Just a comment on this. Some people find it amazing that I read a lot while walking -- downtown, in the business and shopping district, crossing the bus mall diagonally in the middle of the block.


Out of curiosity, I tried this today.

Its a lot easier than it looks. My walk to work is largely straight lines, so its simple to do. My only recomendation for other would-be read-walkers: get a book with largish print. My copy of "One Hundred Years of Solitude" has tiny print, which made it hard. But the greatest way to walk I've ever found. Thanks David!

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David Loftus
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Postby David Loftus » Sun Jul 09, 2006 10:22 pm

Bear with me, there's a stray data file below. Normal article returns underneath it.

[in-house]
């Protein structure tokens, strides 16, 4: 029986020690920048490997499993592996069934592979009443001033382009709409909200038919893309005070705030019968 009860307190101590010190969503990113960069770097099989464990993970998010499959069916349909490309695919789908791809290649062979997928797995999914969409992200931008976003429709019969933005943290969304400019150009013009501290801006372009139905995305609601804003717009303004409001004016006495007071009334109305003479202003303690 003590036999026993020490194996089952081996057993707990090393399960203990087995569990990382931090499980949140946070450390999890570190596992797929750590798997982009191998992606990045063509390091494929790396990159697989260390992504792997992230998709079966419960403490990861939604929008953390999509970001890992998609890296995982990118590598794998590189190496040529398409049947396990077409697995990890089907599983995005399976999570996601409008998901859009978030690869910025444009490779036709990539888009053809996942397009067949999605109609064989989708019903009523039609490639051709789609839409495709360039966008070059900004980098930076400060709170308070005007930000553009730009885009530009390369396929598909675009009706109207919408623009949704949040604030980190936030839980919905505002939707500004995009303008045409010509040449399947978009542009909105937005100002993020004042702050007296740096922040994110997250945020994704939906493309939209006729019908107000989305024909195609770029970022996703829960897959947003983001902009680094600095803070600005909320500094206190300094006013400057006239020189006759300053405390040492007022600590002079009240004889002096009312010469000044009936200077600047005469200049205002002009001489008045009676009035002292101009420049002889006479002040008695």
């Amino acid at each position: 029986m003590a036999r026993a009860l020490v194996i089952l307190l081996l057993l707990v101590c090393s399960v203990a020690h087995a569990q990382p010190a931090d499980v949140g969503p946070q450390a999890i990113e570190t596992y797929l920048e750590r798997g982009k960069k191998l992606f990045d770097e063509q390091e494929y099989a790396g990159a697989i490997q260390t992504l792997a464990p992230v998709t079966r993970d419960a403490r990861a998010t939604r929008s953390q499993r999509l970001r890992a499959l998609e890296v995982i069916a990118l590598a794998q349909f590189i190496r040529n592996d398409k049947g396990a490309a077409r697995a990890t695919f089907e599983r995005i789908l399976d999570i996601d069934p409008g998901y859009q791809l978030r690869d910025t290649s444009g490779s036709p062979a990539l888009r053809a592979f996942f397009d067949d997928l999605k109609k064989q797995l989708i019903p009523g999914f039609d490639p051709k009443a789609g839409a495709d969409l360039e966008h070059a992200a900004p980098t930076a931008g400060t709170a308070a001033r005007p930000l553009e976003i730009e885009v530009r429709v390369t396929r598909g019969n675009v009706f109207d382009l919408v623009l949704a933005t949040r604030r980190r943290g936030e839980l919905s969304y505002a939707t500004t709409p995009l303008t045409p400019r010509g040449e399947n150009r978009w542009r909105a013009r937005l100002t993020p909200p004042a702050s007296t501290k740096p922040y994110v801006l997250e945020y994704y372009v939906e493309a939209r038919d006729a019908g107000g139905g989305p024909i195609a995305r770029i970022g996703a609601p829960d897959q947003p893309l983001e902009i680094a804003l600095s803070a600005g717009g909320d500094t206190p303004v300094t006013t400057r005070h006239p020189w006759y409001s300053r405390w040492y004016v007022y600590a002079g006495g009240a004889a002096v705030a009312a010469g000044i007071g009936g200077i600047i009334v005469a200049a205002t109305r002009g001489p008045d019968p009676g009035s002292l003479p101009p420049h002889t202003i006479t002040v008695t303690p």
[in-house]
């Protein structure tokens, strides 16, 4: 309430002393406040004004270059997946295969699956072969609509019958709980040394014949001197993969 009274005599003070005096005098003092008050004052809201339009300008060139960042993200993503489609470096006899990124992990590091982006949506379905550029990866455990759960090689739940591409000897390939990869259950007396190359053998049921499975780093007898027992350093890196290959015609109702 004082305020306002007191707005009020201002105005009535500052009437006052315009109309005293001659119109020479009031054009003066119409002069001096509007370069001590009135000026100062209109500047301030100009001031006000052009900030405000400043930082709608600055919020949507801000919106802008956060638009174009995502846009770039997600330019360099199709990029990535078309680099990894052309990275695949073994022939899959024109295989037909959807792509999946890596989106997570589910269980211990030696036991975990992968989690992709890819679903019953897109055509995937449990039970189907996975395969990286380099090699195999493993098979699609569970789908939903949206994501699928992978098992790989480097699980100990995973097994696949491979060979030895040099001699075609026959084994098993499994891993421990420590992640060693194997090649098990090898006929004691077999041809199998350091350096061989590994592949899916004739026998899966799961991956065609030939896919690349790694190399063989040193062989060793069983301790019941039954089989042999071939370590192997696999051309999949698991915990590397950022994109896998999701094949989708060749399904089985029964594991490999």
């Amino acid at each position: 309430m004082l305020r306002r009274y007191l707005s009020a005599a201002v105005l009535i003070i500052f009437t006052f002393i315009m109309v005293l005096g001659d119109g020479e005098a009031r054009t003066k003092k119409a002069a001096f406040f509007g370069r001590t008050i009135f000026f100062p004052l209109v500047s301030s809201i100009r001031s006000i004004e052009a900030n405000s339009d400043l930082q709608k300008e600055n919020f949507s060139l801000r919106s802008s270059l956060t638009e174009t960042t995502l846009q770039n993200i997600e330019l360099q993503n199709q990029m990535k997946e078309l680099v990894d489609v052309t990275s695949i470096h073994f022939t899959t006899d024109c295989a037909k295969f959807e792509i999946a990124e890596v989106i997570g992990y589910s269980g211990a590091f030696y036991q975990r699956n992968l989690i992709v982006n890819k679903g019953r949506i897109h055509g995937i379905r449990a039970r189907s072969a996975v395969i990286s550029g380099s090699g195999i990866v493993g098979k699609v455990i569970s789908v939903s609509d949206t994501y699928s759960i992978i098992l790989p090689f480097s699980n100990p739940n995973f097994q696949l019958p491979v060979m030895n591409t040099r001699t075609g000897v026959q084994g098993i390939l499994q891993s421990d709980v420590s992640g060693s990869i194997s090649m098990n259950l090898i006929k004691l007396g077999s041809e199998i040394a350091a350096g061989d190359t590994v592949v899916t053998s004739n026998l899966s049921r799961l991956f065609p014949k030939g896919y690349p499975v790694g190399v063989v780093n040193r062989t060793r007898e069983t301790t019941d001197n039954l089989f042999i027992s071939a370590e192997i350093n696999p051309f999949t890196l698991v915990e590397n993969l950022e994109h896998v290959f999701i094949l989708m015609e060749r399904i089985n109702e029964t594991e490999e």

rich wrote:But can you chew gum at the same time?



I can.

But I don't.

I don't like chewing gum anymore.
War is, at first, the hope that one will be better off; next, the expectation that the other fellow will be worse off; then, the satisfaction that he isn't any better off; and, finally, the surprise at everyone's being worse off. - Karl Kraus

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robochrist
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Postby robochrist » Mon Jul 10, 2006 12:40 pm

The other night a friend and I felt like back alley retards when we found ourselves discussing the title of '20,000 Leagues Under the Sea'.